Suburban life under the academic microscope


Social Change, Suburban Lives
By Lois Bryson and Ian Winter
Allen and Unwin, 1999. $29.95

Review by Maree Roberts

Do sociologists have important things to say about social change? In their "update" of An Australian Newtown (1972), Bryson and Winter return to the same Melbourne suburb to see "how much life has changed between the 1960s and the 1990s, and how much it has stayed the same".

The suburb dubbed "Newtown" was built by the Housing Commission on rural land on the fringe of Melbourne. In the 1960s, the suburb was home to mainly low-income blue collar families dependent on manufacturing industry. They had secure housing and were optimistic about life.

Today, Bryson and Winter document, Newtown's families are "doing it hard". The single most important factor in this change is unemployment. The "negative effects of global restructuring" have meant unemployment of up to 20% and fear for the future. The car industry, employing 7000 in the 1960s, now employs 1000 people.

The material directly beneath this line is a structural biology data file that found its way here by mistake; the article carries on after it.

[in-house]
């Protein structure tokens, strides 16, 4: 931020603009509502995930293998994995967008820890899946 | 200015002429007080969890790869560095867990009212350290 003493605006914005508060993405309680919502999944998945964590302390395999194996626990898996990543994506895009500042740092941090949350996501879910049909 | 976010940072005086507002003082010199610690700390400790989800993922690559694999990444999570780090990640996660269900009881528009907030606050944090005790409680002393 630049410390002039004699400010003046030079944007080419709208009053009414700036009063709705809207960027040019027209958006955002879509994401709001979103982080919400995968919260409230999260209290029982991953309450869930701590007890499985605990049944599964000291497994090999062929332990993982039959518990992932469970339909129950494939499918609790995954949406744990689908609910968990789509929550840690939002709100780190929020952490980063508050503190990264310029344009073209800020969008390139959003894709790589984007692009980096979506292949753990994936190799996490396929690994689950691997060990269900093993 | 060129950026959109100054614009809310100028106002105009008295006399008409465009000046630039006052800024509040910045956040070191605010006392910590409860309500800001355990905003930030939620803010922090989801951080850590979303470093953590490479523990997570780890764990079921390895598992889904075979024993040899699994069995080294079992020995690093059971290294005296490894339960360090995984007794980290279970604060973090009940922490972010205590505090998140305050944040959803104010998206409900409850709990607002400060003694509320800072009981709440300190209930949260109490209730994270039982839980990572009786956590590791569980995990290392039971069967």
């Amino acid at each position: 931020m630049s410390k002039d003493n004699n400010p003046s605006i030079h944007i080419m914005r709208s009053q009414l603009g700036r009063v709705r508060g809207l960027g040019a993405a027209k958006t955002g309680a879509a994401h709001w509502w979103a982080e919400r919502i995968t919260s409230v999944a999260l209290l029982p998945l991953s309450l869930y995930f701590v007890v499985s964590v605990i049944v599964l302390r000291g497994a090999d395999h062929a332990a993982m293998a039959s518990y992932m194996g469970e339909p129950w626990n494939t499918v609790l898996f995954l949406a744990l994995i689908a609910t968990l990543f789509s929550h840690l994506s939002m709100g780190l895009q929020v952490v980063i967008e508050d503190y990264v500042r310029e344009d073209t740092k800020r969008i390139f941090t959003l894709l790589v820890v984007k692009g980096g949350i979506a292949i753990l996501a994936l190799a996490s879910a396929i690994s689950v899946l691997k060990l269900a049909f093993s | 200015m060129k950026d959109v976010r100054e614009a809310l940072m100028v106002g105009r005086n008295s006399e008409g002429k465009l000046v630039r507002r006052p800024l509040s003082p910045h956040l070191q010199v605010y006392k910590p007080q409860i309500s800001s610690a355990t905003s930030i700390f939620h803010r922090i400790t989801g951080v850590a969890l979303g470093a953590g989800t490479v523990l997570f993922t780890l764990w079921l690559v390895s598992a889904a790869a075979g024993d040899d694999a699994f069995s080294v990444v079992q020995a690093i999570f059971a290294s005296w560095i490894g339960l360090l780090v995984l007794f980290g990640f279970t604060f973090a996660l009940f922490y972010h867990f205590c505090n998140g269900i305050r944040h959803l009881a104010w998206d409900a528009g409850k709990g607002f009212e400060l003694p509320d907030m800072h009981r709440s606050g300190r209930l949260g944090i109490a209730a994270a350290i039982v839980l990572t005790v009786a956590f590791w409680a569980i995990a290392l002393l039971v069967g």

Loss of economic power has meant a loss of political power, illustrated by the community being unable to resist the imposition of "super-councils" by the state government and the loss of key battles over development and planning in the area. The interests of working-class people have taken "something of a battering" in Newtown, the authors note.

This study details, descriptively and statistically, the many effects the change in the economy has had on people's lives, and how their choices are shaped by the economic and social context in which they live.

Anyone who doubts that economic restructuring and its ideological soul mate, economic rationalism, have had a destructive effect on the lives of working people need look no further than this book.

Social Change, Suburban Lives also chronicles the many forms of resistance and resilience which continue to exist in working-class communities.

Is the book useful? Academics seem to have made an industry out of chronicling growing inequality in Western capitalist societies. While this book is a work of high standard and rigour, by itself it is hard to imagine it can open the eyes of those who have orchestrated economic restructuring. With Clinton-style "workfare" reforms and extensions of work for the dole on the agenda, the business class and its Lib/Lab servants think we have still got some way to go.

Marx concluded that capitalism was ultimately destructive of human relationships. Much more is needed than simply documenting inequality. The creation of a just world for working people will occur when they take collective action through mass social movements. Once you have read the books, take the next step.